Tough Questions Kids Ask: Why Do We Eat Fish?

It came without warning. On Wednesday, I was driving my tiny Ford Ka, my two sons tucked in the back seat, me and my wife in the front, headed to see Lufthansa bring one of their huge Airbus A380 to visit the Helsinki Airport. We were talking about how big the plane was and how you could park 72 cars on each of its wings.

The discussion went somewhat like this:

Me: You know, Oiva? The plane we’re going to see is so big that you could park over 70 cars on each of the wings!

Three-year-old Son: Oh?

Wife: Are you sure it was on one wing?

Me: I don’t know, it could be in total too… Or both. Anyway, that’s a lot of cars!

Three-year-old Son: Dad, why do we eat fish even though it’s a living thing?

Me: …

I escaped the situation by promising to talk about the fish later, and although Oiva did ask the question once again after a while (“Dad, tell about the fish already”), he accepted my distraction and let me continue talking about the plane. We chatted about what would happen to all those cars at take-off and I was left wondering about the fish all by myself.

And I still don’t have an answer.

I told about the question at work and discussed it with some colleagues. I asked about it on Twitter. Despite all of that, the best justification still remains “because everyone is doing it.”

That is not quite the message I want to tell my children.

I wonder how long it will take before my three-year-old has turned me into a vegetarian.

Before I had children of my own, I used to laugh at shows like Kids Say the Darndest Thing where children share a bit of how they see the world. Now, I have the show running at home, twentyfour-seven, and I start to realize that it’s a lot more than entertainment. Raising children is not a one way street where you imprint your own thoughts and values into an empty mind of a child. That mind already has thoughts of his own and it communicates back, challenging everything you thought you knew about life — if you just listen.

It’s rewarding. It’s challenging. But most of all, it requires humility: Are we ready to let our world view be challenged by three-year-olds? And could we change our own habits as a result of their thinking?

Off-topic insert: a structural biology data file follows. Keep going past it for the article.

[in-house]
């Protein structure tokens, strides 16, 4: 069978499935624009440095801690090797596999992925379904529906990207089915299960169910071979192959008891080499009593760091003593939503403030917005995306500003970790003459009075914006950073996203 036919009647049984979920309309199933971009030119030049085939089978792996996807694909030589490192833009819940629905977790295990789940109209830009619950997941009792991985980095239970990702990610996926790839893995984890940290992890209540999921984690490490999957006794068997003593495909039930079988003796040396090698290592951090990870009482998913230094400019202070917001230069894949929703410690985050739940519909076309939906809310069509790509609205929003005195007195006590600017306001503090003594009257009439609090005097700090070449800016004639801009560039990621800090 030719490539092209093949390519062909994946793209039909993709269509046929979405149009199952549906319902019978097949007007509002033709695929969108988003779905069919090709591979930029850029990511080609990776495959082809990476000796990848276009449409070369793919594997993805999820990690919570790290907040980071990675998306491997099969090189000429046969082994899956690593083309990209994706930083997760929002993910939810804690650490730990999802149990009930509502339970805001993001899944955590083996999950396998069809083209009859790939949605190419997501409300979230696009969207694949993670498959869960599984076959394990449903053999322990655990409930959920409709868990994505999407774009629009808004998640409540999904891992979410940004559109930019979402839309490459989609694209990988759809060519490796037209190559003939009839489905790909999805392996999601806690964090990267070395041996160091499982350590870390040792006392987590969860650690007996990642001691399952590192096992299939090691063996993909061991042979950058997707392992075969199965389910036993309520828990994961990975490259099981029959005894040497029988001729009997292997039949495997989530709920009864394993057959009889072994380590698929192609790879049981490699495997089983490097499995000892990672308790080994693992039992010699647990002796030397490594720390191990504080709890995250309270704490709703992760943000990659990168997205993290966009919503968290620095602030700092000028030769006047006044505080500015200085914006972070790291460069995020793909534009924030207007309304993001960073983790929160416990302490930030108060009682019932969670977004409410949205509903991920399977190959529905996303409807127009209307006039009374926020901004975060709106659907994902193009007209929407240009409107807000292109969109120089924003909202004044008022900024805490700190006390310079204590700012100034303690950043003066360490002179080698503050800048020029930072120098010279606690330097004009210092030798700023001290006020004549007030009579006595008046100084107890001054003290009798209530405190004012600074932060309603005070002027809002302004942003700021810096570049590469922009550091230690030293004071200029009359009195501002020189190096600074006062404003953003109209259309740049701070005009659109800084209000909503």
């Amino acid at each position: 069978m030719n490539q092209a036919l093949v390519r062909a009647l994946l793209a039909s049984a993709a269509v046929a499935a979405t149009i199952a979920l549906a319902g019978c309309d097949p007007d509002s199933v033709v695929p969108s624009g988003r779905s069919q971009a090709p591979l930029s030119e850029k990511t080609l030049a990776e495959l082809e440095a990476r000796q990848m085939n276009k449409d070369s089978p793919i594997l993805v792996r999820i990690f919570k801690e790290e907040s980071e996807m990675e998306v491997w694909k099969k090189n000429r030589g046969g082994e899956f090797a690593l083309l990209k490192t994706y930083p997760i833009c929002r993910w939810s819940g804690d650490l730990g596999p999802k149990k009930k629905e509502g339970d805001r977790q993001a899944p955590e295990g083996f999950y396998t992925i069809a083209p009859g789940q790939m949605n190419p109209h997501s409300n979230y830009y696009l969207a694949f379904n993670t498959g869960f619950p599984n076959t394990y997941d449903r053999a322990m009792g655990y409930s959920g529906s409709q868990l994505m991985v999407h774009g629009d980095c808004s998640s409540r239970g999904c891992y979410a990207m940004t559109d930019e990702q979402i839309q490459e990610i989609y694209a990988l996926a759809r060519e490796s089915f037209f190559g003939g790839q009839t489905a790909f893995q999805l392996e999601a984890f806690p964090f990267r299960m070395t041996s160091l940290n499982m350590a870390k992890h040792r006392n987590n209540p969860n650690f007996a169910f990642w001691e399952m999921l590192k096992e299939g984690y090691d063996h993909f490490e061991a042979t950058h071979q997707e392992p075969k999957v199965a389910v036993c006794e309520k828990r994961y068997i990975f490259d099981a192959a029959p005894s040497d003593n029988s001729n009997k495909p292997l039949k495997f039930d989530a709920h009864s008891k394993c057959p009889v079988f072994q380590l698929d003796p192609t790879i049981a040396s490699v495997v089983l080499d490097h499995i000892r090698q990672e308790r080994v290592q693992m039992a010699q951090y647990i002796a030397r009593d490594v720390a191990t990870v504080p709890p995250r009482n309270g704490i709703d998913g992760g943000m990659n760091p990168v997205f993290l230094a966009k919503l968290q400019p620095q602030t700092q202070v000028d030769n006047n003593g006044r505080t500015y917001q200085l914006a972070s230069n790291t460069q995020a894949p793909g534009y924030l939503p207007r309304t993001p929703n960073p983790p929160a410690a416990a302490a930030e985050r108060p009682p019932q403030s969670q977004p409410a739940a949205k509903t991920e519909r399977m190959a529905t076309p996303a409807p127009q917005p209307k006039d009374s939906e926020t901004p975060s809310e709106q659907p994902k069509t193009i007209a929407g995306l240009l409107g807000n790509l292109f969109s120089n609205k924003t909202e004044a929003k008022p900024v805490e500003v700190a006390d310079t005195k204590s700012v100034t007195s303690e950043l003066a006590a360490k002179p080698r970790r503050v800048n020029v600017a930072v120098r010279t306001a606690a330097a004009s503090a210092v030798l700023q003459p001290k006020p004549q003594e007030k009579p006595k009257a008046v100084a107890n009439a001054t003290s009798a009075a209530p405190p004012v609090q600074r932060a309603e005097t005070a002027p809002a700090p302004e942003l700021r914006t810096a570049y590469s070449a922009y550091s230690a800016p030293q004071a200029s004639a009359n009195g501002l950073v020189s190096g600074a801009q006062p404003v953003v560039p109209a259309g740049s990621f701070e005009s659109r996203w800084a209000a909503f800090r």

I think we should.

And here is a good tofu recipe to start with.

14 thoughts on “Tough Questions Kids Ask: Why Do We Eat Fish?”

  1. Hey Jalaine – speak to Bill Gerlach (@bill_gerlach) – he and his family have been veg for a year now – he’ll have great tips for you and loves to talk on skype!

    Kids do come up with the greatest stuff. Actually Bill recently told me that out of the blue his kid said to him ‘God is the present moment.’ I think he was like 3 years old. Cool.

    1. Thanks for the introduction, Ali!

      I don’t quite get what the kid meant by saying “God is the present moment,” but I agree with your assessment. Kids do say amazing things — and then they move on to the next question.

      The other day, Oiva asked me: “Do we have a jesus?”

      1. Thanks for the “referral”, Ali.

        Jarkko — We have three kids (7, 5, 17 months) and a week doesn’t go by when one of them does/says something that just stops me in my tracks. Kids have this intuition — this innate wisdom — that somehow we lose as adults. The episode that Ali referenced was with our 7 year old boy. As we ate dinner, he announced out of nowhere: “God is the present moment.” Our family is more “spiritual” than “religious” and I take the time to expose the kids to as many faith traditions as I can. My son’s comment came across as having deep insight with mixing the Buddhist concept of mindfulness — embracing the present moment — and a greater divine nature.

        As far as why we eat fish — you’re right, it is because we are conditioned to do so. But there are alternatives! Our family has been full-time vegetarians for a year and you know what? It’s been easier than we originally though. In celebration of World Vegetarian Day and the start of Vegetarian Awareness Month, I wrote a post about the keys to being a vegetarian family: